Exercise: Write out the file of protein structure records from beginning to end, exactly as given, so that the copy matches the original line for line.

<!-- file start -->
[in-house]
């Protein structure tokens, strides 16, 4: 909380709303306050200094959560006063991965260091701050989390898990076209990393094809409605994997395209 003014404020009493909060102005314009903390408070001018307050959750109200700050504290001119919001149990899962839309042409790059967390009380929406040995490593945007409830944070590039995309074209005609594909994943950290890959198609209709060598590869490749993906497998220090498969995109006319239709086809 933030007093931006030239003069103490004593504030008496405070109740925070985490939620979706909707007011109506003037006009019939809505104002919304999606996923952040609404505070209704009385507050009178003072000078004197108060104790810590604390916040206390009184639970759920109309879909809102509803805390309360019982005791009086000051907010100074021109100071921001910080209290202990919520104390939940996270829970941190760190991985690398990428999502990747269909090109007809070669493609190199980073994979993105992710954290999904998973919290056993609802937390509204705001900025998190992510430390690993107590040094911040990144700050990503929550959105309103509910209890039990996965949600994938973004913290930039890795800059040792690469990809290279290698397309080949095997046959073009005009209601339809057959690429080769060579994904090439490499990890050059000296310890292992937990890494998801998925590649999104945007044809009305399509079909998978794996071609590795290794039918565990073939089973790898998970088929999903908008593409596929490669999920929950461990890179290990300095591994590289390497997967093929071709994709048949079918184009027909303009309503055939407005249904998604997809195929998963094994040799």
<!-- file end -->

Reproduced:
[in-house]
């Protein structure tokens, strides 16, 4: 909380709303306050200094959560006063991965260091701050989390898990076209990393094809409605994997395209 003014404020009493909060102005314009903390408070001018307050959750109200700050504290001119919001149990899962839309042409790059967390009380929406040995490593945007409830944070590039995309074209005609594909994943950290890959198609209709060598590869490749993906497998220090498969995109006319239709086809 933030007093931006030239003069103490004593504030008496405070109740925070985490939620979706909707007011109506003037006009019939809505104002919304999606996923952040609404505070209704009385507050009178003072000078004197108060104790810590604390916040206390009184639970759920109309879909809102509803805390309360019982005791009086000051907010100074021109100071921001910080209290202990919520104390939940996270829970941190760190991985690398990428999502990747269909090109007809070669493609190199980073994979993105992710954290999904998973919290056993609802937390509204705001900025998190992510430390690993107590040094911040990144700050990503929550959105309103509910209890039990996965949600994938973004913290930039890795800059040792690469990809290279290698397309080949095997046959073009005009209601339809057959690429080769060579994904090439490499990890050059000296310890292992937990890494998801998925590649999104945007044809009305399509079909998978794996071609590795290794039918565990073939089973790898998970088929999903908008593409596929490669999920929950461990890179290990300095591994590289390497997967093929071709994709048949079918184009027909303009309503055939407005249904998604997809195929998963094994040799």